Financial literacy can help ease student loan debt I had to teach myself to become financially literate. If personal finance is taught in school, young people will be motivated to be wiser about money management. Before becoming an educator, I had a career in the financial services industry as a retirement consultant and later as a retail financial advisor. That’s when I saw a huge gap in the personal financial literacy of the average consumer. Many of my customers did not understand the basic concepts of account balancing, credit, or investing. This lack of knowledge often left them vulnerable to costly mistakes and caused them to miss out on profitable opportunities.
Growing up in a working-class household, the only conversations I heard about money were that there was not enough of it. I wanted to learn how to grow wealth and invest as a stock broker one day. Opinion:Joe Biden shouldn’t buy into the college loan pity party
Like most Texans, I could not find courses to learn about personal finance. Texas ranks 39th in guaranteeing students access to a stand-alone personal finance course, with just 2.2 percent of our high school students guaranteed such a course before graduation. The bill next goes before the full House for a second reading.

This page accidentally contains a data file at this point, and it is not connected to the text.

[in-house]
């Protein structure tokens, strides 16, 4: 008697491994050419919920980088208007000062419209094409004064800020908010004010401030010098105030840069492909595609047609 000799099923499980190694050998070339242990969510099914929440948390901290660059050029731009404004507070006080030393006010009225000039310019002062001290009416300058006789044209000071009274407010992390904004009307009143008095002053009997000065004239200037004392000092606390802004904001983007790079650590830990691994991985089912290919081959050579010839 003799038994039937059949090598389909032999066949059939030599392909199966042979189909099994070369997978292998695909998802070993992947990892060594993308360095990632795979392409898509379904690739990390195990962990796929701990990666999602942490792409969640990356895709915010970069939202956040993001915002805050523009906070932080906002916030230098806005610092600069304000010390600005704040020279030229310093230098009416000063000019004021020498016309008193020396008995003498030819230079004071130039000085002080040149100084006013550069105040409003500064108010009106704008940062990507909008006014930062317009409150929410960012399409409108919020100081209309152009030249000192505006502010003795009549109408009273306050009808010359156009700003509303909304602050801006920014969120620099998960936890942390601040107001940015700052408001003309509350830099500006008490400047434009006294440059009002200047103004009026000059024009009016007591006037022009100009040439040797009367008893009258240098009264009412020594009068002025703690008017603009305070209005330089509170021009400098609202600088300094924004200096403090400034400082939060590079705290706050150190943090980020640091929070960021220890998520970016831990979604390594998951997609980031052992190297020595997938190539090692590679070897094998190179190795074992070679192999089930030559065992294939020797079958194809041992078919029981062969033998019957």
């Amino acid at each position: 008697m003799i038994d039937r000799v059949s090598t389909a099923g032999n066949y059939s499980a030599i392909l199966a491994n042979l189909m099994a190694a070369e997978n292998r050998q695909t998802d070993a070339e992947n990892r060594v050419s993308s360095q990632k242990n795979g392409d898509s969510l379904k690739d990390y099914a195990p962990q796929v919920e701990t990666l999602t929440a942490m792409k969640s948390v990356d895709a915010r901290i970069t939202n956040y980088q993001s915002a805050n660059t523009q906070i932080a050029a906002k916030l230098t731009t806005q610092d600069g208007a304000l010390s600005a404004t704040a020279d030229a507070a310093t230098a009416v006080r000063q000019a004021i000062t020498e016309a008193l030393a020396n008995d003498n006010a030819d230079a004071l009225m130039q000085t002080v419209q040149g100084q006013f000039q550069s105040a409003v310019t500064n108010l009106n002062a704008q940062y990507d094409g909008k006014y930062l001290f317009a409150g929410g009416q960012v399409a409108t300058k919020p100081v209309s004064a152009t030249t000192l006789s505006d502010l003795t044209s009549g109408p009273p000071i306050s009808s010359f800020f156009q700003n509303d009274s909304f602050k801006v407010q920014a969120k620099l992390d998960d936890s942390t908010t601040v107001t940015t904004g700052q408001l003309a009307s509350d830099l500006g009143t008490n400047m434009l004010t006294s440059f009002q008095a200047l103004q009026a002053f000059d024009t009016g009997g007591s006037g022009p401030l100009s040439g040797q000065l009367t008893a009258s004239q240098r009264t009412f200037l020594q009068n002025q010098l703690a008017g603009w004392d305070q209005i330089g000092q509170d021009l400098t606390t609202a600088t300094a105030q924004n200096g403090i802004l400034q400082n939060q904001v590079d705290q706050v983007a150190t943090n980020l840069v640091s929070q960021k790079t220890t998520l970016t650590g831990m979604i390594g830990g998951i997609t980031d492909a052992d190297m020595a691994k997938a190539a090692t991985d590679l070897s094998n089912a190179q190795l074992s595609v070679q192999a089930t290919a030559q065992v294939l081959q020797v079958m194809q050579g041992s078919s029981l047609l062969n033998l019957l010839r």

Some say personal finance is already embedded in economics courses, but I have seen firsthand that this is insufficient. Only a full-semester, stand-alone course can equip students with the knowledge and skills to manage their finances in this complex world. Through my work with Next Gen Personal Finance, I have advocated for schools to adopt such courses in my district and around the state. Being financially literate is one of the most effective ways of fighting the cycle of generational poverty. More:The student debt crisis is crushing Black Americans. Here’s how loan forgiveness could help
For three years at Booker T. Washington High School, I taught personal finance classes, and now I coach and develop other teachers in the Houston Independent School District. Our efforts are not nearly common enough in Houston or Texas. College student debt has reached $1.7 trillion. Many students and their parents don’t understand student loans. Runaway student debt is life altering. Many must forego buying homes, saving for retirement and pursuing other wealth-building strategies.
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